Layer 1

PSNC CEO: 'Blunt' test and trace programme could 'close pharmacies'

Simon Dukes: There's already been "an instance of a pharmacy closing as a result of track and trace”
Simon Dukes: There's already been "an instance of a pharmacy closing as a result of track and trace”

The NHS test and trace service is a “blunt instrument” on which the Pharmaceutical Services Negotiating Committee (PSNC) is seeking urgent clarity, its CEO Simon Dukes has said.

Mr Dukes voiced his concerns about the programme – which launched in England last week (May 28) – at a virtual PSNC press briefing on Wednesday (June 3).

This is “yet another example of new systems and services that are made and announced by politicians while details are being worked out”, he said

The programme could “close pharmacies pretty rapidly”, Mr Dukes added. “I believe we have already had an instance of a pharmacy closing as a result of track and trace,” he said. He explained that PSNC is still awaiting clarification from the Department of Health and Social Care (DH) on the implications of the scheme for community pharmacy.

Association of Independent Multiple pharmacies (AIMp) CEO Leyla Hannbeck told C+D earlier this week (June 3) that the organisation has approached the DH to raise awareness of the potentially detrimental impact the scheme could have on the provision of pharmacy services. AIMp has already received reports of a pharmacy being forced to close due to a staff member testing positive for the virus and the organisation is “concerned to hear” this, Ms Hannbeck said.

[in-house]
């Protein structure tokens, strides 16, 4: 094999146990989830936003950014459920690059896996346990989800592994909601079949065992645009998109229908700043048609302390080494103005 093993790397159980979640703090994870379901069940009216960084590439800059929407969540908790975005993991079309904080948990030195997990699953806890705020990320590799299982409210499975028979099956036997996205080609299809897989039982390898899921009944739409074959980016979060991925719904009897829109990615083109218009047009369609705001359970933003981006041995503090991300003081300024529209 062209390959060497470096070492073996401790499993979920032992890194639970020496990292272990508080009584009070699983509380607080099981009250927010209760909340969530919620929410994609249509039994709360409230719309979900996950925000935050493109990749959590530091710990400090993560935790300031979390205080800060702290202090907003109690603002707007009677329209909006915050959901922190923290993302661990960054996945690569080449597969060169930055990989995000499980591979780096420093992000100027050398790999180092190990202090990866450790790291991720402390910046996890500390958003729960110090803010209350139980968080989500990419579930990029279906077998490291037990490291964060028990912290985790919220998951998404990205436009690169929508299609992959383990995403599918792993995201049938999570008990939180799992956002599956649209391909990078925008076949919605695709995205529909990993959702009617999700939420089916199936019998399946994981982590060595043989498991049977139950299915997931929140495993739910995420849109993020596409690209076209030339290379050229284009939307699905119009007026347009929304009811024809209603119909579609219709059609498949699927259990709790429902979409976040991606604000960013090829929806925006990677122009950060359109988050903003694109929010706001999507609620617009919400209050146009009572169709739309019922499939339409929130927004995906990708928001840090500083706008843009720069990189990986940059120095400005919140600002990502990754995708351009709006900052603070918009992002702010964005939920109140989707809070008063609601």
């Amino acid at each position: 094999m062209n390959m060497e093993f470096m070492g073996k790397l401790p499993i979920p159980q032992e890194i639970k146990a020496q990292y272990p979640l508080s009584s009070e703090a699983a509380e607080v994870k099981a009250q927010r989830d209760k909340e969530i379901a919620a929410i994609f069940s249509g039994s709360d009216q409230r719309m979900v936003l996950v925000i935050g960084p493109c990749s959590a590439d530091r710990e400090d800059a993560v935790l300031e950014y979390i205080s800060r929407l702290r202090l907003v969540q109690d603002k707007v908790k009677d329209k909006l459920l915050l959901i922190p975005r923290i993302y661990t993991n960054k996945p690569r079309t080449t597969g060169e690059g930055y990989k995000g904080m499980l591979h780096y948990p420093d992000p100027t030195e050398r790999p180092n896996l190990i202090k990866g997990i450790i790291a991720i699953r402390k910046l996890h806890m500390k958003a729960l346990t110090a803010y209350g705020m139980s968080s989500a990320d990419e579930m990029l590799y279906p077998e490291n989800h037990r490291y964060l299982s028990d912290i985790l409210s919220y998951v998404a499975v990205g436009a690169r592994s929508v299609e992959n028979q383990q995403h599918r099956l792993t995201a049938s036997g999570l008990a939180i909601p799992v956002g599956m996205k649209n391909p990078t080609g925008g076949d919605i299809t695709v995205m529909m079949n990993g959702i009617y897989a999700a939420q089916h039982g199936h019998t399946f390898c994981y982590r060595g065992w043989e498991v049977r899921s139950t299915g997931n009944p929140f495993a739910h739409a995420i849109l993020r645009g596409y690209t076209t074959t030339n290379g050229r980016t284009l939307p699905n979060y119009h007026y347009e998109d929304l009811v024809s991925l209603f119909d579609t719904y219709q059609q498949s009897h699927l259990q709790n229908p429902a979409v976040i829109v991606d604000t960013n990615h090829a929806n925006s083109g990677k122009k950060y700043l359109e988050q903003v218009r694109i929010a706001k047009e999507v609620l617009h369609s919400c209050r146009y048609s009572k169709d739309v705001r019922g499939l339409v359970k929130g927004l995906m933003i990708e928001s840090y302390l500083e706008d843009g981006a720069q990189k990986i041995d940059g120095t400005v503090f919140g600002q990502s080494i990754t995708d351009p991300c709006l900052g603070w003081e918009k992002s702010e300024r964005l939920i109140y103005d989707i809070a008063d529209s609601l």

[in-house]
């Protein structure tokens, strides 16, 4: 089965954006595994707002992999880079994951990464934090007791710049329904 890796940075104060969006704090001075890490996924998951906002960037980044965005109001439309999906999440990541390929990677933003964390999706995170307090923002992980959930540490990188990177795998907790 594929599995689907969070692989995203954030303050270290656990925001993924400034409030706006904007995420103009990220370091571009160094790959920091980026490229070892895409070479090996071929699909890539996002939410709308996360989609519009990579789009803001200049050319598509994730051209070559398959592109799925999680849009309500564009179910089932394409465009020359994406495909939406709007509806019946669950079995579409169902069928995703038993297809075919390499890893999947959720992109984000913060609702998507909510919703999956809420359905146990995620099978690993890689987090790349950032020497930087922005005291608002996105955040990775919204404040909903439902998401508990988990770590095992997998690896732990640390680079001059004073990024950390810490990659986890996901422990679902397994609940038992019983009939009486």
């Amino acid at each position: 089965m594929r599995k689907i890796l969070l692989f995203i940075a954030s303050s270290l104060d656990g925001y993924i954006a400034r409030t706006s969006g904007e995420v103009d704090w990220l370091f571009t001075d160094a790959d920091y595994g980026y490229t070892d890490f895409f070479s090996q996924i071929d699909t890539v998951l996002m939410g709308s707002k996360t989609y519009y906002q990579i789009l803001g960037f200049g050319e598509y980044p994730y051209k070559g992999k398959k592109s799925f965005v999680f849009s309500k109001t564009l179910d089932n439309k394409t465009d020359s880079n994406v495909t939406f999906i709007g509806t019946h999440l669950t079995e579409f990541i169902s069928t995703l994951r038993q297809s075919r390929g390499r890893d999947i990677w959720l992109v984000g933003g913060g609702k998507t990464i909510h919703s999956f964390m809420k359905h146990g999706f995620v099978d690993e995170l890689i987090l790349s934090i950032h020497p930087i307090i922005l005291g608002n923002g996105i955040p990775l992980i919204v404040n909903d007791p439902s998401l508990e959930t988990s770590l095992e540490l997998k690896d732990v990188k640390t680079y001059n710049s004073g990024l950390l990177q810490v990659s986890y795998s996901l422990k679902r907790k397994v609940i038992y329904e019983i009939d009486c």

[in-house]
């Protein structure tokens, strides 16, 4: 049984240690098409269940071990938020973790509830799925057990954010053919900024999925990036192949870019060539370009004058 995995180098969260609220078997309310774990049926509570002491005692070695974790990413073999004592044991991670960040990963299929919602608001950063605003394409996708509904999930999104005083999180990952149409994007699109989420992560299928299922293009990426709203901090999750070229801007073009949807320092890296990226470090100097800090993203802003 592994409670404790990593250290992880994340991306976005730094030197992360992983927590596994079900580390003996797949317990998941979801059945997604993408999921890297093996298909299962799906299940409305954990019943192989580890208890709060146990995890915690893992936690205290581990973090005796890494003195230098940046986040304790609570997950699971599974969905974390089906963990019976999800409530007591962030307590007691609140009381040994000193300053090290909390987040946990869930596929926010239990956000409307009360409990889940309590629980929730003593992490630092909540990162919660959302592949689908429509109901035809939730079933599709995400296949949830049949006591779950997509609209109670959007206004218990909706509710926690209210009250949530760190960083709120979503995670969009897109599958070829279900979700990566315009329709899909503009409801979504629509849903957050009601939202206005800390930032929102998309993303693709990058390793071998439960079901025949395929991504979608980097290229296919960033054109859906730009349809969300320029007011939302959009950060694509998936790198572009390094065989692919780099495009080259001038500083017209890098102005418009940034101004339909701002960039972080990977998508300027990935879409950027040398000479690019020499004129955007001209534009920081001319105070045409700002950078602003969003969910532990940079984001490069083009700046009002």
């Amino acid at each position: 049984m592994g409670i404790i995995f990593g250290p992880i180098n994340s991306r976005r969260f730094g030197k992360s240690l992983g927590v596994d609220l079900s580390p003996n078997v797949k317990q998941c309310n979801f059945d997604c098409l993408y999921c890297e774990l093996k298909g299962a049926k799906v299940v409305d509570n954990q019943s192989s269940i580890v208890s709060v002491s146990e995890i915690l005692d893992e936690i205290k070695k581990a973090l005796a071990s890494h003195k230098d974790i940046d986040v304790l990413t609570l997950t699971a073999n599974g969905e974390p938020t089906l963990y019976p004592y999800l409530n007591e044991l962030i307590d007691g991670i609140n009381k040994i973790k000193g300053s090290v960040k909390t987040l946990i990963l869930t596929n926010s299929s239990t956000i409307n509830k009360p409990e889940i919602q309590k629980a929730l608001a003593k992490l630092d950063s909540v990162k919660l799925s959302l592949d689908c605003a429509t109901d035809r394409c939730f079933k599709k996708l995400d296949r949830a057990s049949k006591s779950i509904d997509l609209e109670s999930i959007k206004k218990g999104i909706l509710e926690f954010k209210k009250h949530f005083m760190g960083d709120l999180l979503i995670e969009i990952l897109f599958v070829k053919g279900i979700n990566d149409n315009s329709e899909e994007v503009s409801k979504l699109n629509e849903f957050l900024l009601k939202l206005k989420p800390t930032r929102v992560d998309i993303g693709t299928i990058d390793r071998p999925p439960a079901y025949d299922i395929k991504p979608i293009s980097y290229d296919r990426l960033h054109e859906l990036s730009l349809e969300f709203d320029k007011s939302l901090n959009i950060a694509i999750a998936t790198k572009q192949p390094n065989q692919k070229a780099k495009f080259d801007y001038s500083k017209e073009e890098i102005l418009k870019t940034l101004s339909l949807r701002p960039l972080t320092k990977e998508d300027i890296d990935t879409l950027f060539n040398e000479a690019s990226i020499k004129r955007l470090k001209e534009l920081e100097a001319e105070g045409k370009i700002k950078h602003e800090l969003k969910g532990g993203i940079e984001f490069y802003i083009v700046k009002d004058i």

“We have raised this issue with NHS England and the DH and they have confirmed that they will look into this. The sector is also working together to issue advice on contingency planning,” Ms Hannbeck added. Different versions of the NHS test and trace scheme have been introduced in the four UK countries. Here is what we know so far about their implications for pharmacy teams across the UK.


Under the NHS test and trace service, launched on May 28, anyone with COVID-19 symptoms will be tested and those who have been in contact with someone who has the virus will be asked to self-isolate for 14 days even if they don’t have symptoms.

PSNC said in an update on its website on Wednesday that “a number of pharmacy teams across England have already been asked to self-isolate in accordance with the service”. It added that the PSNC will be “having urgent discussions” with the DH about financial support for pharmacies who find themselves forces to close.

PSNC also said that “a pharmacy team member’s contacts with patients will not be close contacts if the appropriate mitigation has been used” – for instance, if the two-metre social distancing has been followed or if Perspex screens have been installed.

A DH spokesperson told C+D earlier this week (June 1) that if healthcare staff have worn “appropriate personal protective equipment (PPE)”, they will not be asked to self-isolate.

However, pharmacies in England have repeatedly told C+D that they are experiencing difficulties sourcing PPE and the UK guidance on the use of PPE recommends pharmacy teams wear fluid-resistant surgical masks (FRSMs) only “for contact with members of the public with possible or confirmed COVID-19”.


A contact tracing system was launched in Wales on June 1. As with the English programme, those who have been in close contact with someone who has tested positive for the virus will be asked to self-isolate for 14 days.